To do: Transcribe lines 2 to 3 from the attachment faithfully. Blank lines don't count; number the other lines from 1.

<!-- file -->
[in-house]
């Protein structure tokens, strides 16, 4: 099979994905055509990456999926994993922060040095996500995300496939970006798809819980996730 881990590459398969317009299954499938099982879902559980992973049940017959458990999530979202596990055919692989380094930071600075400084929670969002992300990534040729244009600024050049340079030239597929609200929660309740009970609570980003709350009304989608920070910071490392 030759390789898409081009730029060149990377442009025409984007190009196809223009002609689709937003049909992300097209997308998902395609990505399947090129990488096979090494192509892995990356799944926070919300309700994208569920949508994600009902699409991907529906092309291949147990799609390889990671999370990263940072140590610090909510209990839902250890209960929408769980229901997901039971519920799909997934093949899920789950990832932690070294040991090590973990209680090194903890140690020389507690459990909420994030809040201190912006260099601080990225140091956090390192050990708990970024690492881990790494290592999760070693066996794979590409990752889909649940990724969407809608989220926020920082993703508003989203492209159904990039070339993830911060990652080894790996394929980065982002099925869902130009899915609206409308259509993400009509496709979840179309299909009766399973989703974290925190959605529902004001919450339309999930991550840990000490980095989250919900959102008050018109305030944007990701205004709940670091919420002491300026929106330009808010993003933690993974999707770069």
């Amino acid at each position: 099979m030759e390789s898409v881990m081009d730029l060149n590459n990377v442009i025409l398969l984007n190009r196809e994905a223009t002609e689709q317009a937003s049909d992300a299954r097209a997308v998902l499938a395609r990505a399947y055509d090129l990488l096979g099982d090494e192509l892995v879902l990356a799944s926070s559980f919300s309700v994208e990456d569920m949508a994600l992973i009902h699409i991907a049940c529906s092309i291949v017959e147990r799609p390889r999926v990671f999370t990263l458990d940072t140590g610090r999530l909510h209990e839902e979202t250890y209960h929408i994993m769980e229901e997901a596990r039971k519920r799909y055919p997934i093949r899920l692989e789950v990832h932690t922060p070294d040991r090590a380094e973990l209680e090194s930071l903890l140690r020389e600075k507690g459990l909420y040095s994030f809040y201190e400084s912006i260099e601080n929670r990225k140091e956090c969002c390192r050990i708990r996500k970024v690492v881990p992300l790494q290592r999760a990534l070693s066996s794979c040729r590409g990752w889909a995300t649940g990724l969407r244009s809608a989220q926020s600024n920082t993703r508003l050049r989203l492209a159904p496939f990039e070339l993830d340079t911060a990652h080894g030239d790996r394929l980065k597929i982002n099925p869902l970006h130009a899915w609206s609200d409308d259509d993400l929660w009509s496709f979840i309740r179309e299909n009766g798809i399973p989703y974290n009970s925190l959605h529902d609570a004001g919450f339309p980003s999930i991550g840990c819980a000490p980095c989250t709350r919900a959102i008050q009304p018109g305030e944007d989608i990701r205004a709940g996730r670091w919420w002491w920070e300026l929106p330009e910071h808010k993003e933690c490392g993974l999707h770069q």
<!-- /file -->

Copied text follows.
């Protein structure tokens, strides 16, 4: 099979994905055509990456999926994993922060040095996500995300496939970006798809819980996730 881990590459398969317009299954499938099982879902559980992973049940017959458990999530979202596990055919692989380094930071600075400084929670969002992300990534040729244009600024050049340079030239597929609200929660309740009970609570980003709350009304989608920070910071490392 030759390789898409081009730029060149990377442009025409984007190009196809223009002609689709937003049909992300097209997308998902395609990505399947090129990488096979090494192509892995990356799944926070919300309700994208569920949508994600009902699409991907529906092309291949147990799609390889990671999370990263940072140590610090909510209990839902250890209960929408769980229901997901039971519920799909997934093949899920789950990832932690070294040991090590973990209680090194903890140690020389507690459990909420994030809040201190912006260099601080990225140091956090390192050990708990970024690492881990790494290592999760070693066996794979590409990752889909649940990724969407809608989220926020920082993703508003989203492209159904990039070339993830911060990652080894790996394929980065982002099925869902130009899915609206409308259509993400009509496709979840179309299909009766399973989703974290925190959605529902004001919450339309999930991550840990000490980095989250919900959102008050018109305030944007990701205004709940670091919420002491300026929106330009808010993003933690993974999707770069």
């Amino acid at each position: 099979m030759e390789s898409v881990m081009d730029l060149n590459n990377v442009i025409l398969l984007n190009r196809e994905a223009t002609e689709q317009a937003s049909d992300a299954r097209a997308v998902l499938a395609r990505a399947y055509d090129l990488l096979g099982d090494e192509l892995v879902l990356a799944s926070s559980f919300s309700v994208e990456d569920m949508a994600l992973i009902h699409i991907a049940c529906s092309i291949v017959e147990r799609p390889r999926v990671f999370t990263l458990d940072t140590g610090r999530l909510h209990e839902e979202t250890y209960h929408i994993m769980e229901e997901a596990r039971k519920r799909y055919p997934i093949r899920l692989e789950v990832h932690t922060p070294d040991r090590a380094e973990l209680e090194s930071l903890l140690r020389e600075k507690g459990l909420y040095s994030f809040y201190e400084s912006i260099e601080n929670r990225k140091e956090c969002c390192r050990i708990r996500k970024v690492v881990p992300l790494q290592r999760a990534l070693s066996s794979c040729r590409g990752w889909a995300t649940g990724l969407r244009s809608a989220q926020s600024n920082t993703r508003l050049r989203l492209a159904p496939f990039e070339l993830d340079t911060a990652h080894g030239d790996r394929l980065k597929i982002n099925p869902l970006h130009a899915w609206s609200d409308d259509d993400l929660w009509s496709f979840i309740r179309e299909n009766g798809i399973p989703y974290n009970s925190l959605h529902d609570a004001g919450f339309p980003s999930i991550g840990c819980a000490p980095c989250t709350r919900a959102i008050q009304p018109g305030e944007d989608i990701r205004a709940g996730r670091w919420w002491w920070e300026l929106p330009e910071h808010k993003e933690c490392g993974l999707h770069q």